An ice pack or a heated massage can help relieve the pain as it relaxes the muscles and provides relief to the joints.
Over-the-counter painkillers such as acetaminophen are beneficial for pain relief. NSAIDs such as ibuprofen, aspirin, and naproxen are also beneficial in relieving joint pain.
As the pain can affect your entire lower abdomen; muscle relaxants help to ease the stiff muscles and provide comfort. It also helps in regaining mobility.
Manual therapy for the sacroiliac joint provided by a chiropractor, osteopathic doctor, or similar certified medical professional can help relieve the pain. It works by manipulating the joint to relax and reduce muscle tension that causes pain. It can help in restoring the normal range of motion.
Yoga, massage, low impact exercise strengthen sacroiliac joints and ease the pain. Stretching exercises reduce tension in the muscles, lower back, and hips. Strengthening exercises such as triangle pose and bird dog pose can help strengthen the abdominal and lower back muscles. Aerobic exercises help to increase blood flow to the damaged tissue and fasten the healing process. Low-impact aerobics, such as stationary cycling and water aerobics, are best suited for sacroiliac joint pain.
Sacroiliac belt or a pelvic brace –
Wearing a sacroiliac belt to support the sacroiliac joint can help, especially in people of old age. It helps take off pressure from the joint and distribute it along your back. A pelvic brace wraps around the waist and helps with high-intensity pain.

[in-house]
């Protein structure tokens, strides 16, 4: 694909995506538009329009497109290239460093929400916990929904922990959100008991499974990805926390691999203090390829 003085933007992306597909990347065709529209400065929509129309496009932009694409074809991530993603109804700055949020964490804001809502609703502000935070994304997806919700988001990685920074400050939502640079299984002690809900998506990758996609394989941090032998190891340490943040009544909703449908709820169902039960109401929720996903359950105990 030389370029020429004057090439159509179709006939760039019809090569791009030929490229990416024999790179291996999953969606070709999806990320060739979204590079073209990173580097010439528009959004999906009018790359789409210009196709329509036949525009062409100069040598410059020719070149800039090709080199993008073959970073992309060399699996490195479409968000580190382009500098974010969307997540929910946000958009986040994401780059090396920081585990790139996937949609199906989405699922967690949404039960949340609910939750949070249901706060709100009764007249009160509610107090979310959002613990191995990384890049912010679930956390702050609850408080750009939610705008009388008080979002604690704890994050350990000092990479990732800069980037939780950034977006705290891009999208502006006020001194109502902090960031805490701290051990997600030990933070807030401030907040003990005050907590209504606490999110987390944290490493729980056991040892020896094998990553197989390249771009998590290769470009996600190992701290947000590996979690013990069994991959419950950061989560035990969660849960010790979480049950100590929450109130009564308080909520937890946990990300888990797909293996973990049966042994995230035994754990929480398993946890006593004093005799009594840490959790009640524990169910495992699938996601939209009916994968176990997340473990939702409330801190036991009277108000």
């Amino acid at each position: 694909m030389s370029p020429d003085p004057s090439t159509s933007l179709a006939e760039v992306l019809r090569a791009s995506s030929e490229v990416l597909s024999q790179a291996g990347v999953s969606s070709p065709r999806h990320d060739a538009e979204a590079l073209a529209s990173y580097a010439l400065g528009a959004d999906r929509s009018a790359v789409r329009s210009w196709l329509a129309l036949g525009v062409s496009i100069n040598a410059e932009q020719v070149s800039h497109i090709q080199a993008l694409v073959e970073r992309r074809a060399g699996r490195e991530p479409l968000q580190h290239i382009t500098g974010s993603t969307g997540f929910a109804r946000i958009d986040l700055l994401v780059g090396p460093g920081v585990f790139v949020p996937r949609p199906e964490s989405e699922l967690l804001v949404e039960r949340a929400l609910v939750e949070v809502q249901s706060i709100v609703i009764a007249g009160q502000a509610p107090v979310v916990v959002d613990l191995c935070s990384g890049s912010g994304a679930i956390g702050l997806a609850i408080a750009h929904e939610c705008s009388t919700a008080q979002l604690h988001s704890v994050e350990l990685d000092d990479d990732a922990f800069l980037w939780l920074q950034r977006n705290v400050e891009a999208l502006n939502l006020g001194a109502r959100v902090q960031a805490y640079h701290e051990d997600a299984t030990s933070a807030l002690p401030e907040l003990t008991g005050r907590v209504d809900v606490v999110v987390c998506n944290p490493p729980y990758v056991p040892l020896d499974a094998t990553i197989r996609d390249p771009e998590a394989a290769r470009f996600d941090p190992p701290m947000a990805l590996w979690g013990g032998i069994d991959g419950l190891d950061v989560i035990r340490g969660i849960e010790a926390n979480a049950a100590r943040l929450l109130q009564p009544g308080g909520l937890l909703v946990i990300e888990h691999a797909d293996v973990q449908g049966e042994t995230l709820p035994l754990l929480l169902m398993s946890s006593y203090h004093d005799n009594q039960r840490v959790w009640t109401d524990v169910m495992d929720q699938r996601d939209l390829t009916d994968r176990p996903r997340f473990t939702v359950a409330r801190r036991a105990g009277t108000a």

Corticosteroid injections into the joint –
An anti-inflammatory medication and an anesthetic are injected into the joint for pain relief. When returning to normal activities or starting a physical therapy program, corticosteroid injections can be very helpful.
Radiofrequency ablation –
This is a process that uses energy to deactivate the pain-causing nerves.
Surgery is considered the last resort and is the only solution in rare cases. Sacroiliac joint fusion surgery involves using small plates and screws to hold the bones of the sacroiliac joint together so that the bones can fuse or grow together.
A combination of these treatments can relieve sacroiliac joint pain; usually, a hit-and-trial method is used to determine the best treatment. Initially, resting and over-the-counter medicines can help with the pain. Once the reason for the pain is recognized, you can figure out how best to get rid of the pain.
Precautions to prevent sacroiliac joint pain –
As there are several reasons for sacroiliac joint pain, it can be prevented in some cases. Following tips can slow down and prevent sacroiliac joint pain :
- Staying active
- Consuming a healthy diet
- Maintaining your body weight so that the sacroiliac joints do not suffer pressure
Final takeaway –
Sacroiliac joint pain can be caused by aging, pregnancy, sudden weight gain, or abnormal walking patterns. The treatment is simple, involving pain relief medication and ensuring proper amounts of rest accompanied by a light exercise that does not impact your pelvis. If you suffer from consistent back pain, it might be sacroiliac joint pain, and you should consult a doctor for a proper diagnosis and follow-up treatment.
Post source: Credihealth